Here are two ordinary cubes, both with a subsurf modifier, set to level 1.
The cube on the left is actually cubic and has nicely beveled edges. Here is how it’s done.
As you can see, the left cube has some additional edges (one loop shown highlighted) positioned near the corner edges of the cube. These are put in place with the loop cut tool (Control + R)
In this image, the “strength” of the subdivision (by which I think you mean how well it bevels the edges) is adjusted by moving the added edge loops away from the corner edges. The beveling becomes larger and more blocky. You can also move the edges closer for a sharper corner.
If you set this simple demonstration up on your computer, you can experiment with adding more subdivision levels to see the effect. This is probably the most flexible way of doing this kind of work with subdivision modifier, and is less work than beveling the edges by hand, which you seem to have done in your work. There is also a bevel modifier that will automatically place the edges for you, but you have less control.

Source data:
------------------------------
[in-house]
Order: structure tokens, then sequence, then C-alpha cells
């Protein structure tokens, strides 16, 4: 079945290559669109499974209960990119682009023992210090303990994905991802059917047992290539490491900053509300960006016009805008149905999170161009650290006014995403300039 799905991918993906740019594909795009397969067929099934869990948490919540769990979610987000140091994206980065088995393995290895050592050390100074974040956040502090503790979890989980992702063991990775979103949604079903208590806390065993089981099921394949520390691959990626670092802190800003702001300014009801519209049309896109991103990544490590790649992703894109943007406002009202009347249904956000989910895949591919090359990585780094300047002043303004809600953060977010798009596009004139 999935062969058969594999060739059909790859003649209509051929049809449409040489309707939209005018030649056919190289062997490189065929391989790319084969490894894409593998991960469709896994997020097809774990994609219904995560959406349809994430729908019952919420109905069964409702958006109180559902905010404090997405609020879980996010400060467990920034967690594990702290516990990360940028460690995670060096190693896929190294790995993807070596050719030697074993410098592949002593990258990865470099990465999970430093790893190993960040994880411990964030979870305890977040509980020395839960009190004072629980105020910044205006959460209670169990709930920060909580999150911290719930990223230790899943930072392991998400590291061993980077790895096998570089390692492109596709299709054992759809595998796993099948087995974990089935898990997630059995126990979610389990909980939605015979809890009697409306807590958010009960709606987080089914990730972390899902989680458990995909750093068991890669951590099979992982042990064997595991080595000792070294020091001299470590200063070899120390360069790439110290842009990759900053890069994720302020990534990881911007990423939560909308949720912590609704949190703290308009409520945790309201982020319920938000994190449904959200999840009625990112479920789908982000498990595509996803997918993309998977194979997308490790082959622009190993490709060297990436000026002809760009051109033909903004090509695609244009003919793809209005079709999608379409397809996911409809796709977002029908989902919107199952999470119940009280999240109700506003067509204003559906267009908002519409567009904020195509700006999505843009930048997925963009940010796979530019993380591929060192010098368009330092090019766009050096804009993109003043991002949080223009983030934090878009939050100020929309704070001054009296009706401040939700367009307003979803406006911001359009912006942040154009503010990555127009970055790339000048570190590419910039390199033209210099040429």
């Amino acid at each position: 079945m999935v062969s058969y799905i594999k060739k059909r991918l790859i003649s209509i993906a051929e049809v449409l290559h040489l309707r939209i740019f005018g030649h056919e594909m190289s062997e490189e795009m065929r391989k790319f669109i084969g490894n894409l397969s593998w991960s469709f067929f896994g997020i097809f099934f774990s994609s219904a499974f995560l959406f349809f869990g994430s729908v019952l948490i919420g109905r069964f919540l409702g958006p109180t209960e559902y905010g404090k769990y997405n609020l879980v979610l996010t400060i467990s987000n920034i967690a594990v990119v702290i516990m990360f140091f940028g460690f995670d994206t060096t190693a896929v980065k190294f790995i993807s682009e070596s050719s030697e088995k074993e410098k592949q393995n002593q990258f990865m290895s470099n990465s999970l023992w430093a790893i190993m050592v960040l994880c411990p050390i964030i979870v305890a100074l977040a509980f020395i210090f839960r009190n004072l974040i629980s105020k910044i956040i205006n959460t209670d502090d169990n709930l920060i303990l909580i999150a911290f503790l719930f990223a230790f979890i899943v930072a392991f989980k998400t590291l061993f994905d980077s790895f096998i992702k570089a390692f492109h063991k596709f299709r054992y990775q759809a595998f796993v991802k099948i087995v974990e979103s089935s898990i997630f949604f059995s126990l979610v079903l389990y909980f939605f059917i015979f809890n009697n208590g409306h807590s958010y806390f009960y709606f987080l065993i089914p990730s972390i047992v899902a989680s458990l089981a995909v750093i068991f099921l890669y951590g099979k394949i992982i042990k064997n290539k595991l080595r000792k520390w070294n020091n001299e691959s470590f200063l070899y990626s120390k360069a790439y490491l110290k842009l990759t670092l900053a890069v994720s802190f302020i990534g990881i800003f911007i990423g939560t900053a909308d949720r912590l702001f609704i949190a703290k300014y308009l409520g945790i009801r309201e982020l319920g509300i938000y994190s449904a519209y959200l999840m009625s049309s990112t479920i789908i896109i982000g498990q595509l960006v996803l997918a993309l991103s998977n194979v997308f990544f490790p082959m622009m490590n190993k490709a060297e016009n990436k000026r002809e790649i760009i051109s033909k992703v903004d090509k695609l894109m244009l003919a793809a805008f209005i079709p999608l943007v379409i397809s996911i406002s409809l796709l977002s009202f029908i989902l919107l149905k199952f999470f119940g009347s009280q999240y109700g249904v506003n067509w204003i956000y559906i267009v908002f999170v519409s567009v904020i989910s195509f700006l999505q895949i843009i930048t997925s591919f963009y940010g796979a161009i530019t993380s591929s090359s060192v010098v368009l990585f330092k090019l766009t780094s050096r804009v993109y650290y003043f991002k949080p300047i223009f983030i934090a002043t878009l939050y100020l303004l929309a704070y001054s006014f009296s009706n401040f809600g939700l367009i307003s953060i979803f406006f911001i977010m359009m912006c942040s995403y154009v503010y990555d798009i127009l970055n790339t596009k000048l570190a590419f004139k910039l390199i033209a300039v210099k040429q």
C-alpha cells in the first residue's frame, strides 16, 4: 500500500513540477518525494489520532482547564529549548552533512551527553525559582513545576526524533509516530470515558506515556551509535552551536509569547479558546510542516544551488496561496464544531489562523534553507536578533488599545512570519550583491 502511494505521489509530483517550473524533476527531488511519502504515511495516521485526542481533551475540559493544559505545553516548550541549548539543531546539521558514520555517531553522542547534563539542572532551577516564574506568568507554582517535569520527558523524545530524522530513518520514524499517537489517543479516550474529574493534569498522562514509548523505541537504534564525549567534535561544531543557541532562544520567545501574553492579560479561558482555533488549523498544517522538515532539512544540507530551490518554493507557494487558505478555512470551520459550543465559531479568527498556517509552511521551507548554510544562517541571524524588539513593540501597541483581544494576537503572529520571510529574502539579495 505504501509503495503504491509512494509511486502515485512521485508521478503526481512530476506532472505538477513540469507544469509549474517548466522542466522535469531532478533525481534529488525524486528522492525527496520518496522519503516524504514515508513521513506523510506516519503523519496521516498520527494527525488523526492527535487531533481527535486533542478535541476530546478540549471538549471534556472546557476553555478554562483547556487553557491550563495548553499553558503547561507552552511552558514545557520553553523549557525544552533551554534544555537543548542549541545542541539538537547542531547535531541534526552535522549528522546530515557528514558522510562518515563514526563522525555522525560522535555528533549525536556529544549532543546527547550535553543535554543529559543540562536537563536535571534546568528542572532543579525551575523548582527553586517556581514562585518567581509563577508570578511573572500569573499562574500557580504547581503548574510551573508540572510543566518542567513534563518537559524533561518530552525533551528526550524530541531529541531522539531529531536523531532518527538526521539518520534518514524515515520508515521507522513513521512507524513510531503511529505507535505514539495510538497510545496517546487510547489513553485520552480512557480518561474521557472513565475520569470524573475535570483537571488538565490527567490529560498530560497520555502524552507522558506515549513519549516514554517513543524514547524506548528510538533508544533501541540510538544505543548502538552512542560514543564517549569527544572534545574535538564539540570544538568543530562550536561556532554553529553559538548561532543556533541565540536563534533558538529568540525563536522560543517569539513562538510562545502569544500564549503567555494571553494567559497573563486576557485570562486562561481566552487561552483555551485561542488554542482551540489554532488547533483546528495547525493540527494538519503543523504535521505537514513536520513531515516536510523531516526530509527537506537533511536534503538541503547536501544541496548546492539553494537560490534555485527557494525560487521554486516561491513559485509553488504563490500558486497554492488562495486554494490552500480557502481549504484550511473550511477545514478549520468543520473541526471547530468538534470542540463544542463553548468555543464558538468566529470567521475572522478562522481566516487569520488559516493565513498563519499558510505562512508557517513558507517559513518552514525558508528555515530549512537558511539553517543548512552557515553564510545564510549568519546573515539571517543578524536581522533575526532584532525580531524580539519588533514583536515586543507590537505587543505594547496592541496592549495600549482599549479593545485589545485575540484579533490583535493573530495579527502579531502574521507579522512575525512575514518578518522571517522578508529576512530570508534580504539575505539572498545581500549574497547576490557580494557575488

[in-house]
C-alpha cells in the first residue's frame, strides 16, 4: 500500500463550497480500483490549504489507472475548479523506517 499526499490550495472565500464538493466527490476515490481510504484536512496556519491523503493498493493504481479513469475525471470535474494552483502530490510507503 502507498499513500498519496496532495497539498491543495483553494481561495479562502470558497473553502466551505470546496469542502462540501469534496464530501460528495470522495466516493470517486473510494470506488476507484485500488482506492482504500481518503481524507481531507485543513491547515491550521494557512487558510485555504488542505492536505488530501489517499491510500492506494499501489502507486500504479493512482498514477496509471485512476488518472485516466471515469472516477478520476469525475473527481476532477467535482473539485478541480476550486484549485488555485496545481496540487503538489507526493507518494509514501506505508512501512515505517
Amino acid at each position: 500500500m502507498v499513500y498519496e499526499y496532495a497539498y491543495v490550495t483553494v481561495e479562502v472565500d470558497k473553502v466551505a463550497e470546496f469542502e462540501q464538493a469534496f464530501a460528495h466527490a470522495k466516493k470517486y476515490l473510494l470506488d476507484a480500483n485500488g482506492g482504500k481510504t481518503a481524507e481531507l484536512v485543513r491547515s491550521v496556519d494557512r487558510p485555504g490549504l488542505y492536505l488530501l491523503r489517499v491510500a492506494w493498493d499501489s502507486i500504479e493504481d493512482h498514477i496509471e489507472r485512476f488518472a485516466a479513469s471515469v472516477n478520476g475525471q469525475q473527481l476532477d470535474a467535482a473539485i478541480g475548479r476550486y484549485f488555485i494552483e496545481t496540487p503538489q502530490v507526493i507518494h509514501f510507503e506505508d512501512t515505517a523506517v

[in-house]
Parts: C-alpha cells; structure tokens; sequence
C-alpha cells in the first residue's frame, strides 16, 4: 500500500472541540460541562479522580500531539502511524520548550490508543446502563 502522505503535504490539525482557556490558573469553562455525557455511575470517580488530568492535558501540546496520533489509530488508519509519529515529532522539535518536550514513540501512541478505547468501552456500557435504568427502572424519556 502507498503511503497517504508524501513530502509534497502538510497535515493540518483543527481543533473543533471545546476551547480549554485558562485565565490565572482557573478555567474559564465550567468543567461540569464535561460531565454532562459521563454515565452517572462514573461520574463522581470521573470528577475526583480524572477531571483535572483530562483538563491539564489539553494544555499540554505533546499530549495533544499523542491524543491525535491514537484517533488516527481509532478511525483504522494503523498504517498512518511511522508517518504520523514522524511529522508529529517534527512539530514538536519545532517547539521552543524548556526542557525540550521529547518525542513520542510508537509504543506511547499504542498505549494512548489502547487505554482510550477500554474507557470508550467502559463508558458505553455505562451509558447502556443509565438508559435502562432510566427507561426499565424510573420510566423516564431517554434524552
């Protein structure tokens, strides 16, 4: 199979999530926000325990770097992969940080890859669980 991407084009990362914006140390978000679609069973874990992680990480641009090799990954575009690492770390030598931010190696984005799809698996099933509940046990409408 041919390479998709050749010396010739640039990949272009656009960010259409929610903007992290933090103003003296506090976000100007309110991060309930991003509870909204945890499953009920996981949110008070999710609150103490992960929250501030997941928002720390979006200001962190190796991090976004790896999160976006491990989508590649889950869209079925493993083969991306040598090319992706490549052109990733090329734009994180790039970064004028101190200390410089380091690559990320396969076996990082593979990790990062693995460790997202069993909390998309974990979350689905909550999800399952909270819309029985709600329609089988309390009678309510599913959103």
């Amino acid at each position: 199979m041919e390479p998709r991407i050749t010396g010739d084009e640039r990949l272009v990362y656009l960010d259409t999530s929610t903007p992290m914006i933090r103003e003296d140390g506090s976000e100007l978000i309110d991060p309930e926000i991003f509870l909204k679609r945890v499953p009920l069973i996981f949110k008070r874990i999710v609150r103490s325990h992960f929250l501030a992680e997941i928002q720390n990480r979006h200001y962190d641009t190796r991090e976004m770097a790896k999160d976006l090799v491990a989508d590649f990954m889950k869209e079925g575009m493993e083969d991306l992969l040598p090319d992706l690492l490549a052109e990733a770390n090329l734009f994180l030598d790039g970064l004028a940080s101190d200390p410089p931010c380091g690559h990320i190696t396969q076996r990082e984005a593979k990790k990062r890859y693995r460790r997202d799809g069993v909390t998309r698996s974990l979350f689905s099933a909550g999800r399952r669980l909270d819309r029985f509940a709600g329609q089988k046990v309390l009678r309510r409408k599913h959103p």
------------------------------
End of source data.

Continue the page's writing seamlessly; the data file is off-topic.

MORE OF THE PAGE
You can also experiment with ‘smooth’ or ‘flat’ shading, seen in the object tools panel in the first screen shot. All these screenshots use flat shading.